Studies were conducted to determine injury potential to rotational crops from carryover of herbicides used in watermelon production. Treatments included halosulfuron, ethalfluralin, and sulfentrazone alone; halosulfuron in tank mixtures with bensulide, clomazone, ethalfluralin, and naptalam; and a tank mixture of naptalam and bensulide. Sulfentrazone applied at 224 g ai/ha to watermelon severely reduced spinach emergence, but did not reduce emergence of broccoli, cabbage, or wheat. Residues of sulfentrazone applied to watermelon at 450 g/ha stunted growth of broccoli and cabbage and was the only treatment that reduced wheat stand. Injury to broccoli, cabbage, and spinach increased as the halosulfuron rate increased. Ethalfluralin did not reduce stand or cause injury to any of the four rotational crops. Naptalam plus bensulide did not reduce stand of the four crops and caused either slight or no injury. Residues of sulfentrazone and halosulfuron can injure vegetables following crops in which these herbicides are used, and caution should be taken particularly with spinach, broccoli, and cabbage in this respect.
We investigated knowledge, attitudes, and behaviors of prescribers concerning piperacillin-tazobactam use at 4 Emory University-affiliated hospitals. Discussions during focus groups indicated that the participants' perceived knowledge of clinical criteria for appropriate piperacillin-tazobactam use was inadequate. Retrospective review of medical records identified inappropriate practices. These findings have influenced ongoing interventions aimed at optimizing piperacillin-tazobactam use.
Studies were conducted at eight sites during a 3-yr period in Oklahoma and Arkansas to determine the effectiveness and safety of preemergence applications of halosulfuron both alone and in tank mixtures with bensulide, clomazone, ethalfluralin, and naptalam. Ethalfluralin, naptalam plus bensulide, and sulfentrazone also were applied alone. Although halosulfuron caused up to 20% seedling stunting, watermelon plants recovered by 5 to 7 wk after planting, and yield was similar to that of hand-weeded plots. Halosulfuron treatments controlled hophornbeam copperleaf, Palmer amaranth, carpetweed, and cutleaf groundcherry 80 to 100%. Control of goosegrass was at least 97% with clomazone plus ethalfluralin plus halosulfuron. Injury to watermelon treated with sulfentrazone ranged from 76 to 98% at 2 to 4 wk after treatment. This was reflected by yields that were lower than any other herbicide treatment in the studies.
CGA-362622 has been registered for postemergence (POST) over-the-top or POST-directed application in cotton. Research was conducted during 1998 in Texas to determine potential cotton phytotoxicity after POST application of CGA-362622 alone and with the insecticides acephate, dicrotophos, azinphos methyl, oxamyl, thiamethoxam, dimethoate, and malathion and to determine the response of four cotton cultivars to CGA-362622 applied alone. CGA-362622 applied with malathion injured cotton more than either pesticide applied alone, and yield was reduced in one of four locations when the pesticides were applied in mixture compared with nontreated cotton. Pyrithiobac or CGA-362622 mixed with malathion injured cotton similarly. The other insecticides tank mixed with CGA-362622 generally did not adversely affect cotton. The cotton cultivars ‘Delta and Pine Land 50’, ‘Paymaster 1220’, ‘Paymaster 1220RR’, and ‘Stoneville 474’ responded similarly to CGA-362622 applied alone or with insecticides.
In 1998 a circle of timber posts within the intertidal zone on the north Norfolk coast was brought to the attention of the Norfolk County Council Archaeological Service. A subsequent programme of archaeological recording and dating revealed that the structure was constructed in the spring or early summer of 2049 BC, during the Early Bronze Age. Because of the perceived threat of damage and erosion from the sea a rescue excavation was undertaken during the summer months of 1999. The structure was entirely excavated, involving the removal of the timbers and a programme of stratigraphic recording and environmental analysis. A survey was also undertaken within the environs of the site which has identified further timber structures dating from the Bronze Age. Detailed examination of the timber from the circle has produced a wealth of unexpected information which has added greatly to our understanding of Early Bronze Age woodworking, organisation of labour and the layout and construction of timber ritual monuments.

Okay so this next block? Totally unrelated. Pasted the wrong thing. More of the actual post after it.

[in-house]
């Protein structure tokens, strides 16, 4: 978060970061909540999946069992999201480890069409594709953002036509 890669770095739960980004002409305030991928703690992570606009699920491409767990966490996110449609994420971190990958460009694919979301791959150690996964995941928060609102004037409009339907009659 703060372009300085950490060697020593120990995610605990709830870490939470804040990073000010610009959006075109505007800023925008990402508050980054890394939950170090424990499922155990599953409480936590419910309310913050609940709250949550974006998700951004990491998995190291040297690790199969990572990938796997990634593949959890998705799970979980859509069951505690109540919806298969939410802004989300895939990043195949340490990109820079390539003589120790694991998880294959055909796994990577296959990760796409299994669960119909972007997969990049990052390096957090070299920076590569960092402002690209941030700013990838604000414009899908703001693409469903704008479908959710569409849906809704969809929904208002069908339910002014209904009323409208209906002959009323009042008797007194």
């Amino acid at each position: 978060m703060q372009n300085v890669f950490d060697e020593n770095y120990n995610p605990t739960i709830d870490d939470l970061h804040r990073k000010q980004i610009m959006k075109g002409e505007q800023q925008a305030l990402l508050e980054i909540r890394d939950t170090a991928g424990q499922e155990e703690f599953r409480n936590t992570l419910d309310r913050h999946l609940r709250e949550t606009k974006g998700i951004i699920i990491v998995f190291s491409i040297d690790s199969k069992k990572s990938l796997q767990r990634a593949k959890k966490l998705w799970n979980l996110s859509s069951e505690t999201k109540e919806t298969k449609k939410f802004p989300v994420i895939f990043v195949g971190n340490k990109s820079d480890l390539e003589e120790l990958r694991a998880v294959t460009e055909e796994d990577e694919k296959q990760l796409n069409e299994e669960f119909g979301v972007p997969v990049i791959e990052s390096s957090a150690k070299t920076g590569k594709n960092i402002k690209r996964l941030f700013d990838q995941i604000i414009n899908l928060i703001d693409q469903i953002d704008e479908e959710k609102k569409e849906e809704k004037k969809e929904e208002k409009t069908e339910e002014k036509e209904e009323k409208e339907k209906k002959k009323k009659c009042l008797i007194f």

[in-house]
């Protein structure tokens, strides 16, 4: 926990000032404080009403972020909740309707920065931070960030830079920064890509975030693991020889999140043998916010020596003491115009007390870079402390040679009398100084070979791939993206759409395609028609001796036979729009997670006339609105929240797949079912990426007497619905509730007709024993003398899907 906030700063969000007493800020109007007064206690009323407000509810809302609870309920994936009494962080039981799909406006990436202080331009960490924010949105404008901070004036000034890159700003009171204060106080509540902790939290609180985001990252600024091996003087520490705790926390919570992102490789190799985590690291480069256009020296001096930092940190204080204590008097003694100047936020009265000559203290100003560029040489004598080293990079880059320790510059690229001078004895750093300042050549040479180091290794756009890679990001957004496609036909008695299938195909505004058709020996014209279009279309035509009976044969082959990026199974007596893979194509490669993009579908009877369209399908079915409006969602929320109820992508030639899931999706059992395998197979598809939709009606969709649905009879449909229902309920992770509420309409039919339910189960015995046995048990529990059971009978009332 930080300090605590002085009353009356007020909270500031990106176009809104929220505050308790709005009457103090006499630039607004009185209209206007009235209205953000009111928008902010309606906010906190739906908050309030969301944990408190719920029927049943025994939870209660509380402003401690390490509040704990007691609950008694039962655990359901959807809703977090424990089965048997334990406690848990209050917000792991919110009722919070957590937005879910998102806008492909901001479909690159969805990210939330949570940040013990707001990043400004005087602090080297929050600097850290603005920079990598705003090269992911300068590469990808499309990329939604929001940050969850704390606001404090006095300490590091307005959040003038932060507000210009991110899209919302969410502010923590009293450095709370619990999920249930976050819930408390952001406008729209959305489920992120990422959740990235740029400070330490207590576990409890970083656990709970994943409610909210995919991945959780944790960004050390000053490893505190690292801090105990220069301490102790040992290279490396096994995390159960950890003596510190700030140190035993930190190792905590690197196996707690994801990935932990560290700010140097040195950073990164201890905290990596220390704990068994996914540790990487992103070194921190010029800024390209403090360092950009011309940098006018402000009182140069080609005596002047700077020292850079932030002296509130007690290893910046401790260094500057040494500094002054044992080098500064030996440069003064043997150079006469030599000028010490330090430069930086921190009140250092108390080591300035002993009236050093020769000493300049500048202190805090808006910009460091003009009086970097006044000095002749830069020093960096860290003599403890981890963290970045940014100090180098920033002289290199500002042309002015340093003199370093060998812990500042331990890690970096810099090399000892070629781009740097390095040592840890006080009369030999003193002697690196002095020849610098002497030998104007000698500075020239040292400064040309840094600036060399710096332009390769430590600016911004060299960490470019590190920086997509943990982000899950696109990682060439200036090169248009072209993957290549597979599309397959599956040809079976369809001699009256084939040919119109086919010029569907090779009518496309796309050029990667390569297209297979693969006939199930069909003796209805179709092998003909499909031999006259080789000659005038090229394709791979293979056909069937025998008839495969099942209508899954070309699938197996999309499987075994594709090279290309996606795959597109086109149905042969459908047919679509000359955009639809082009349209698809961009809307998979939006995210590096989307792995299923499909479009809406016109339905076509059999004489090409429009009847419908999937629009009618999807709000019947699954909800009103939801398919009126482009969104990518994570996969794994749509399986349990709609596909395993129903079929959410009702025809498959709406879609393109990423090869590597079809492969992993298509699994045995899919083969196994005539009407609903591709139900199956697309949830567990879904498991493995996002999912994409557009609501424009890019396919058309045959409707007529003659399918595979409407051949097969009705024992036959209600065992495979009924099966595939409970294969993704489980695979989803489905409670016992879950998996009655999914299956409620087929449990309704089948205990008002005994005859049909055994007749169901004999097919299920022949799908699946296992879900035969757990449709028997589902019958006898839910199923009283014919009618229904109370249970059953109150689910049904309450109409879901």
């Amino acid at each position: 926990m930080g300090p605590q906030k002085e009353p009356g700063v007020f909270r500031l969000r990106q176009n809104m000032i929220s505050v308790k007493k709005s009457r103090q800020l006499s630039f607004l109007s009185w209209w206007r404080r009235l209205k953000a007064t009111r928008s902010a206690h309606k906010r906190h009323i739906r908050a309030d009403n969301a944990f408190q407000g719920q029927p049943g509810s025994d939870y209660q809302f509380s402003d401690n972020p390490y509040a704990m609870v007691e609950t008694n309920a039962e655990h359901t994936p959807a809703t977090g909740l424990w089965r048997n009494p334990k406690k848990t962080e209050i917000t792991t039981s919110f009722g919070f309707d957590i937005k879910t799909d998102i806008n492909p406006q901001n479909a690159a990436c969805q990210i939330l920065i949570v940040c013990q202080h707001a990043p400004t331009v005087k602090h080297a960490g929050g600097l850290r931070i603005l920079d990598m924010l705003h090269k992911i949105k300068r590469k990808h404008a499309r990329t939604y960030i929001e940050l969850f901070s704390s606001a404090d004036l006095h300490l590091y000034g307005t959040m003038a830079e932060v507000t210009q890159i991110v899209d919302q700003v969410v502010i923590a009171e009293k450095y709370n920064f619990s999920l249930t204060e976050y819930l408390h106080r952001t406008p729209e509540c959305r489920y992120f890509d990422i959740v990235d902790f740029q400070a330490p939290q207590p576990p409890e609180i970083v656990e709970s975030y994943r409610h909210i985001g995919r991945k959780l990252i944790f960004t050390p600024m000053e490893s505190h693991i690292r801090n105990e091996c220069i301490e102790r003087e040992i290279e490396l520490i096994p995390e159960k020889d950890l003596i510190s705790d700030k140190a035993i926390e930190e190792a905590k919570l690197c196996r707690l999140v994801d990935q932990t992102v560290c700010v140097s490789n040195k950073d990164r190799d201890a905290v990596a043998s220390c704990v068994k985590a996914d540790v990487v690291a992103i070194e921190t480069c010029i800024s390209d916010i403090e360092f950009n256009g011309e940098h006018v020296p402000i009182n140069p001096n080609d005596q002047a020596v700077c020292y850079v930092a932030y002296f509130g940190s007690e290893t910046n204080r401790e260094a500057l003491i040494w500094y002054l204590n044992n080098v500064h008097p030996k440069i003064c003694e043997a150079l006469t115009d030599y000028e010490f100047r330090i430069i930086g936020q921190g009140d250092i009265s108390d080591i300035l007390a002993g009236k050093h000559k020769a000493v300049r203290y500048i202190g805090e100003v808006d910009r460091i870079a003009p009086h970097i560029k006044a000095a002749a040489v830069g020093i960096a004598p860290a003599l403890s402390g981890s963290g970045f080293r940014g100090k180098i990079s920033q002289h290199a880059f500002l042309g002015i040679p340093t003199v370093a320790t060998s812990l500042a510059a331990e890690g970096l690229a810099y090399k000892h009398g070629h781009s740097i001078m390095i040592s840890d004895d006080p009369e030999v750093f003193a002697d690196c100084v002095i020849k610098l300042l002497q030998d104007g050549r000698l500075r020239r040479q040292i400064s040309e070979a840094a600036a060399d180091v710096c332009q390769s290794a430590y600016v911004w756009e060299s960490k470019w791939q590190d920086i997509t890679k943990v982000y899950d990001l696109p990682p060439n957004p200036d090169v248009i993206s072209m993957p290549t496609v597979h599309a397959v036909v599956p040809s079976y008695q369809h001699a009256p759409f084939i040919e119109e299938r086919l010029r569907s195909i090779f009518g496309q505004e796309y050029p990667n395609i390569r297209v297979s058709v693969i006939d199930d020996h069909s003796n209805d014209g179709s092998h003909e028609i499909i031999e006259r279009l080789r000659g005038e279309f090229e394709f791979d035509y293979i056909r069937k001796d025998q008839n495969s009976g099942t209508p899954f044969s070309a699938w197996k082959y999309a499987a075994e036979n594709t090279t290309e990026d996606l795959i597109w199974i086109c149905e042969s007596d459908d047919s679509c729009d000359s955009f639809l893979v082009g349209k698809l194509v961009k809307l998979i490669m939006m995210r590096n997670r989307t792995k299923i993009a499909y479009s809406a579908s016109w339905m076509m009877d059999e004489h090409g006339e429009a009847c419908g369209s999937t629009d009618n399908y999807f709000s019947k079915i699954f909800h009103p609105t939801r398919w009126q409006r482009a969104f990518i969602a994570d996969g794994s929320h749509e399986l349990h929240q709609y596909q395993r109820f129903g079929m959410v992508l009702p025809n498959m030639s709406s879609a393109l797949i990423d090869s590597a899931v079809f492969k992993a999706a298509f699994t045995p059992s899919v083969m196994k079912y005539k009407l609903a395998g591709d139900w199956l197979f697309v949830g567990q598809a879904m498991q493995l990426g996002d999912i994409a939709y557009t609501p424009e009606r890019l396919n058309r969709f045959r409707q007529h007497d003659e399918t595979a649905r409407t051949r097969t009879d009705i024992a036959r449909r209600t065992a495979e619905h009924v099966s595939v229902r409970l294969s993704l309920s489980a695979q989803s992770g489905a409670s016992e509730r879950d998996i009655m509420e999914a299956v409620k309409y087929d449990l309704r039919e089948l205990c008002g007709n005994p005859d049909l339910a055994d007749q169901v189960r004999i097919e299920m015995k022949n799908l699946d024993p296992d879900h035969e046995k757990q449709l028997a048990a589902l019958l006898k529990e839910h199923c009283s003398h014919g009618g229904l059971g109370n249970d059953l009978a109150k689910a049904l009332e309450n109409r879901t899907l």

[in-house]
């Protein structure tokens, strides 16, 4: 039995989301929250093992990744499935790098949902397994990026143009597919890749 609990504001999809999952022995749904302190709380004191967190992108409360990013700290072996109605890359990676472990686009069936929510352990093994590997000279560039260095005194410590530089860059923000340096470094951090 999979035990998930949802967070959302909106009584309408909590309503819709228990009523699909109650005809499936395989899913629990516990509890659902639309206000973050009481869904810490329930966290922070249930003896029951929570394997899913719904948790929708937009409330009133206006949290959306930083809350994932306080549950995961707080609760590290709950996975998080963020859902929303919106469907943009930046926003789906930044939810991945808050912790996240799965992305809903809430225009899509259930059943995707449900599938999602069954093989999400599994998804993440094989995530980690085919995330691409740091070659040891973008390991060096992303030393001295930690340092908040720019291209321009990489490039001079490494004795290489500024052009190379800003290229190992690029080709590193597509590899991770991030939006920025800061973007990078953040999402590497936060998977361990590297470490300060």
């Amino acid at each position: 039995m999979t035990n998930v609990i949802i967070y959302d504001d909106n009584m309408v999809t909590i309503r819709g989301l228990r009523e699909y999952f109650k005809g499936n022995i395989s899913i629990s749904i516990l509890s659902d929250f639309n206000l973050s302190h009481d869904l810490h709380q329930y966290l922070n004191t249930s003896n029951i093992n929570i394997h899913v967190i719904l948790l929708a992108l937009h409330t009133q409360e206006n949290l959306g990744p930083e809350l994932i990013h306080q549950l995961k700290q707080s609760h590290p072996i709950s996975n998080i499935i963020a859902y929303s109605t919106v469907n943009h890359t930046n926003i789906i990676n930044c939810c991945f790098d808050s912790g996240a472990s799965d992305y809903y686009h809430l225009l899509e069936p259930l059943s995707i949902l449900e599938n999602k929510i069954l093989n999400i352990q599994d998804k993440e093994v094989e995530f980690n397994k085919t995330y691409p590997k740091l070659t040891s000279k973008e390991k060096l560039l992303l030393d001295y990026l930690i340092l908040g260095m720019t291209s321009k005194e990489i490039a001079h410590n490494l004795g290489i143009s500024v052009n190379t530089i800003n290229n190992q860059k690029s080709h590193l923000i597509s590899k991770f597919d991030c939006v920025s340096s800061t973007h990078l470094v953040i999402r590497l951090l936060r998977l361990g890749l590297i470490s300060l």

Clinical prediction rules are decision-making tools that incorporate three or more variables from the history, physical examination or simple tests. They help clinicians make diagnostic or therapeutic decisions by standardizing the collection and interpretation of clinical data. There is growing interest in the methodological standards for their development and validation. This article describes the methods used to derive the Canadian C-Spine Rule and provides a valuable reference for investigators planning to develop future clinical prediction rules.
This paper is Part I of a 2-part series to describe the background and methodology for the Canadian C-Spine Rule study to develop a clinical decision rule for rational imaging in alert and stable trauma patients. Current use of radiography is inefficient and variable, in part because there has been a lack of evidence-based guidelines to assist emergency physicians. Clinical decision rules are research-based decision-making tools that incorporate 3 or more variables from the history, physical examination or simple tests. The Canadian CT Head and C-Spine (CCC) Study is a large collaborative effort to develop clinical decision rules for the use of CT head in minor head injury and for the use of cervical spine radiography in alert and stable trauma victims. Part I details the background and rationale for the development of the Canadian C-Spine Rule. Part II will describe in detail the objectives and methods of the Canadian C-Spine Rule study.